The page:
We did not calculate an a priori sample size for this exploratory study. To analyze the demographic and clinical characteristics of patients with CAPA, we describe categorical variables using frequencies and percentages; we describe continuous variables using medians and interquartile ranges (IQRs). We used SPSS Statistics 25.0 (IBM, https://www.ibm.com) for statistical analyses.

Results

Figure 2

Global distribution of the 186 CAPA patients reported in the literature and FungiScope registry, March–August 2020. In total, 39 patients were from France, 36 from Italy, 26 from Spain, 23 from Germany, 14 from the Netherlands, 11 from the United Kingdom, 9 from Pakistan, 8 from Belgium, 6 from Mexico, 3 from Brazil, 3 from Switzerland, 2 from Denmark, 2 from Qatar, 1 from Argentina, 1 from Australia, 1 from Austria, and 1 from Ireland (Appendix Table 8). CAPA, COVID-19–associated pulmonary aspergillosis; COVID-19, coronavirus disease.

Figure 2. Global distribution of the 186 CAPA patients reported in the literature and FungiScope registry, March–August 2020. In total, 39 patients were from France, 36 from Italy, 26 from Spain, 23...

We identified 186 CAPA cases during March 1–August 31, 2020, in 17 different countries, according to European Organization for Research and Treatment of Cancer/Invasive Fungal Infections Cooperative Group and the National Institute of Allergy and Infectious Diseases Mycoses Study Group criteria (21), Blot et al. algorithm (23), and Koehler et al. consensus definition (reference 56 in Appendix) (Figures 1, 2; Appendix Table 1). We identified 62 (33.3%) cases from literature, 45 (24.2%) from the FungiScope registry, and an additional 79 (42.5%) in both sources (Table 1). The median age among persons with CAPA was 68 years (IQR 59–73 years; range 15–87 years). Most (135; 72.6%) patients were men (Table 2).

Nearly all (182; 97.8%) patients were admitted to the ICU, most for ARDS (180; 96.8%) or mechanical ventilation (175; 94.1%). Other common baseline conditions and characteristics included corticosteroid administration (98; 52.7%), chronic cardiovascular disease (94; 50.5%), renal failure (74; 39.8%), diabetes mellitus (64; 34.4%), and obesity (47; 25.3%). Overall, 40 (21.5%) patients had chronic pulmonary disease (Table 2).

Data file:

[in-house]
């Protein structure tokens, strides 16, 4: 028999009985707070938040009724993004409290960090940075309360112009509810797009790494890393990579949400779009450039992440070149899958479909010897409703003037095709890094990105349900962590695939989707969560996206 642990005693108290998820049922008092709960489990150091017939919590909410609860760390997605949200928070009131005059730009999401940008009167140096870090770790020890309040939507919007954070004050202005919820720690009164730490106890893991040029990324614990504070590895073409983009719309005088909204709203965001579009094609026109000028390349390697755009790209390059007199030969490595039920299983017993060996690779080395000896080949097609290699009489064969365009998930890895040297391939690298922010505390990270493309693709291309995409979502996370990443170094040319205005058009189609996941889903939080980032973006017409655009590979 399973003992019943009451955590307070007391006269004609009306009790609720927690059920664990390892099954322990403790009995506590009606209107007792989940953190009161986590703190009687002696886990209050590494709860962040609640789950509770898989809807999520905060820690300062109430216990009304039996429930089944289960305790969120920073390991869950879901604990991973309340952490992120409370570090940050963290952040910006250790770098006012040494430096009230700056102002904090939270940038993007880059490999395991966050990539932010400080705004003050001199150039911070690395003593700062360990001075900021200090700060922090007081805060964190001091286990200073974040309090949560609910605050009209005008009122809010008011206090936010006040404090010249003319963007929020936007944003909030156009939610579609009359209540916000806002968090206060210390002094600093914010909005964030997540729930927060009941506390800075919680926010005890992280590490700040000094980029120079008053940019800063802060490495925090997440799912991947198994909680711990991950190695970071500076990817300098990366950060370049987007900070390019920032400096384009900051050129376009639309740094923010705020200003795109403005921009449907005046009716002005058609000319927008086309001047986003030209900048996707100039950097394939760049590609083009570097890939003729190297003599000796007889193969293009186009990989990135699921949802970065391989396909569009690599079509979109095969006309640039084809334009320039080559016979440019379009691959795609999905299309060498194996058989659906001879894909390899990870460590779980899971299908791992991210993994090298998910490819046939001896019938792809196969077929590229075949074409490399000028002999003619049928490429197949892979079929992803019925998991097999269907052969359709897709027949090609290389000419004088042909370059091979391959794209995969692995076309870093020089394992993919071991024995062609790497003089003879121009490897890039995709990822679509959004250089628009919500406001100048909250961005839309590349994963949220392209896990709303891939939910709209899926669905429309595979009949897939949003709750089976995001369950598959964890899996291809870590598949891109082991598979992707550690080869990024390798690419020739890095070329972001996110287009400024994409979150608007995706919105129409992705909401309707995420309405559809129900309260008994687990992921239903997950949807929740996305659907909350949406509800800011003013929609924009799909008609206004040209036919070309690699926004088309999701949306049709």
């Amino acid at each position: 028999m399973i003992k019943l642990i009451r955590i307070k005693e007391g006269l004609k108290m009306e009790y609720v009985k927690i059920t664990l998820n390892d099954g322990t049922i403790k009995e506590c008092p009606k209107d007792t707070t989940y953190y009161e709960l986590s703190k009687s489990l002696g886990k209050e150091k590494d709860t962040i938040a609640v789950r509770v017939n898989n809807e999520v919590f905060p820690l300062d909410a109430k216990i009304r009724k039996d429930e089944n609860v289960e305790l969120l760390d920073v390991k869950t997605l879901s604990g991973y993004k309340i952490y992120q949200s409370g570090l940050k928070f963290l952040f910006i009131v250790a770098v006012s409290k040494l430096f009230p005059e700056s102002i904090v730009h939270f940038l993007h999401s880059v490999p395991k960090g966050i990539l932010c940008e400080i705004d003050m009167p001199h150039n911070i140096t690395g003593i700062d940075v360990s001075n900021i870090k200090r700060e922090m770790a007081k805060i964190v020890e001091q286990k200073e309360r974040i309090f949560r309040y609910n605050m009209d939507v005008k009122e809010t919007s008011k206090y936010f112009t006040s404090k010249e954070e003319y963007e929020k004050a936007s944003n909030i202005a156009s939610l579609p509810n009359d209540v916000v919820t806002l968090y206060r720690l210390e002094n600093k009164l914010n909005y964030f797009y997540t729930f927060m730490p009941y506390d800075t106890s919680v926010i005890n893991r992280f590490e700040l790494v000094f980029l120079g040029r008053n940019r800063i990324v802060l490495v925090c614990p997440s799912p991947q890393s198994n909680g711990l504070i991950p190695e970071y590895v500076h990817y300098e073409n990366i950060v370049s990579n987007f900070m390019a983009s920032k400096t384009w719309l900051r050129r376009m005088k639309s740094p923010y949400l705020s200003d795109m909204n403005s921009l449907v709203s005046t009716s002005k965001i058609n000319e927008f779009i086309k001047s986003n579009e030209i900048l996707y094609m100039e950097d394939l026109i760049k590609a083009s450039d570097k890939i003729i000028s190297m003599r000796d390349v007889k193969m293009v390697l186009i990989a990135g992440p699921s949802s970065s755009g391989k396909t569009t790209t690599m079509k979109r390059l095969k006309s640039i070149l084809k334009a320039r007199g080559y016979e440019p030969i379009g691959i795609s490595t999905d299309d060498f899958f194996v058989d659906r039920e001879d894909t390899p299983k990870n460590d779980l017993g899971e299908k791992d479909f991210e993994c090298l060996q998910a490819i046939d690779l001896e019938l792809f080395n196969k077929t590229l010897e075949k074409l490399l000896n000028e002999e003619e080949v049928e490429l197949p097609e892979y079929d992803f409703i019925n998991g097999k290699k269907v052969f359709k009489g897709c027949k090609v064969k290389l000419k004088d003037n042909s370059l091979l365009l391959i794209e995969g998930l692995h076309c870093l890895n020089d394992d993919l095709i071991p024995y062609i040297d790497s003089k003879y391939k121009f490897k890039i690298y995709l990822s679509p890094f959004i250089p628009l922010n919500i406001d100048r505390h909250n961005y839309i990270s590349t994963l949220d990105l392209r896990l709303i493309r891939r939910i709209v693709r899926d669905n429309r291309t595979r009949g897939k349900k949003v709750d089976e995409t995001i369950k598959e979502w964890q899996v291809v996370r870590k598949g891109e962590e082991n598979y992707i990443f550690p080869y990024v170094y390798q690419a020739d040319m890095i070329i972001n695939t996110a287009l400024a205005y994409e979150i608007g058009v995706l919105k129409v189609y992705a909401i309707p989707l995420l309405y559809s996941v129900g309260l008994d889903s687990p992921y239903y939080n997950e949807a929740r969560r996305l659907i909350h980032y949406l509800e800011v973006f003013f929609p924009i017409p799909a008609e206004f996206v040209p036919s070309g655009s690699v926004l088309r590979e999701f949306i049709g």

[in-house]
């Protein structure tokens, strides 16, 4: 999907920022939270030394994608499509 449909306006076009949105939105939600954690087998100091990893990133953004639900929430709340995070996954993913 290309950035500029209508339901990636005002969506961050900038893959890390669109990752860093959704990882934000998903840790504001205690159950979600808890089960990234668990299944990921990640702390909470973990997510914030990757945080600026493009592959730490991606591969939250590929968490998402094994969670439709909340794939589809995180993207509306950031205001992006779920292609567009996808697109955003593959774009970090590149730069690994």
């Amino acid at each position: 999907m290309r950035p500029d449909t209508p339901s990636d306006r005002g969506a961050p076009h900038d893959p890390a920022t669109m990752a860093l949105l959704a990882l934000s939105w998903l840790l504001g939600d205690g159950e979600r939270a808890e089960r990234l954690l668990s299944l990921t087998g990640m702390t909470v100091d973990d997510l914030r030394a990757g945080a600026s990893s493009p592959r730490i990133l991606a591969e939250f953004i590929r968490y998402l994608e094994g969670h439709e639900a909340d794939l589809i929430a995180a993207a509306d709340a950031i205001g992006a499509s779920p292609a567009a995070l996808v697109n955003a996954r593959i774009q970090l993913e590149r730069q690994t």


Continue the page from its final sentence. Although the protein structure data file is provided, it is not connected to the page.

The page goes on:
In total, 110 (59.1%) patients received either hydroxychloroquine (98; 52.7%) or chloroquine (12; 6.5%) for treatment of COVID-19. Sixty-eight (36.6%) patients received corticosteroids, mainly methylprednisolone monotherapy (26; 14.0%) or antivirals (67; 36.0%), especially lopinavir/ritonavir monotherapy (56; 30.1%). COVID-19 treatment had a median duration of 7 days before recovery or death (IQR 6–11 days; range 1–32 days) (Table 2; Appendix Table 3).

In 152 (81.7%) patients, CAPA was diagnosed a median of 10 days (IQR 5–16 days; range 0–51 days) after a positive respiratory sample for SARS-CoV-2 infection by reverse transcription PCR. Among all patients, Aspergillus fumigatus was the most frequently reported (122/152; 65.6%) pathogen. Six patients (3.2%) had cultures positive for >1 Aspergillus species. Samples mainly were from bronchoalveolar lavage (BAL) (50; 26.9%), tracheal aspirates (48; 25.8%), or bronchial aspirates (34; 18.3%). In 55 (29.6%) patients, culture was the only diagnostic tool that produced a positive result. Galactomannan (GM) levels were positive (i.e., optical density index ≥1.0) in samples from 113 (60.8%) patients, including BAL samples from 63 (33.9%) patients, serum or plasma from 29 (15.6%), and NBL from 22 (11.8%). Histologic techniques were used for diagnosis in 7 (3.8%) cases. Abnormal radiographic imaging was found in 182 (97.8%) patients, either in computed tomography scans (94; 50.5%), in chest radiographs (48; 25.8%), or both (40; 21.5%) (Table 2).

Overall, 30 (16.1%) patients provided samples for >1 antifungal susceptibility test, such as microdilution according to European Committee on Antimicrobial Susceptibility Testing guidelines (20; 10.8%) (reference 57 in Appendix), Etest (11; 5.9%), and Clinical and Laboratory Standards Institute microdilution procedures (1; 0.5%) (reference 58 in Appendix). The tests were predominantly performed on A. fumigatus (29; 15.6%) isolates, 3 of which had the TR34L98H resistance mutation in the cyp51A gene. One (0.5%) patient had voriconazole-resistant A. lentulus (MIC 2 µg/mL by EUCAST guidelines) (Appendix Table 4).

Of 186 CAPA patients, 49 (26.3%) patients did not receive mold-active antifungal therapy. The most common treatments were triazoles (117; 62.9%), especially voriconazole (98; 52.7%, including 79 patients for whom voriconazole was a first-line treatment) and isavuconazole (23; 12.4%). In total, 34 (19.4%) patients received amphotericin B, especially liposomal amphotericin B (23; 12.4%). Of the patients who received amphotericin B, 15 (65.2%) received it as first-line treatment. Antifungal treatment was administered for a median of 16 days before recovery or death (IQR 10–33 days; range 1–92 days) (Table 2; Appendix Table 5).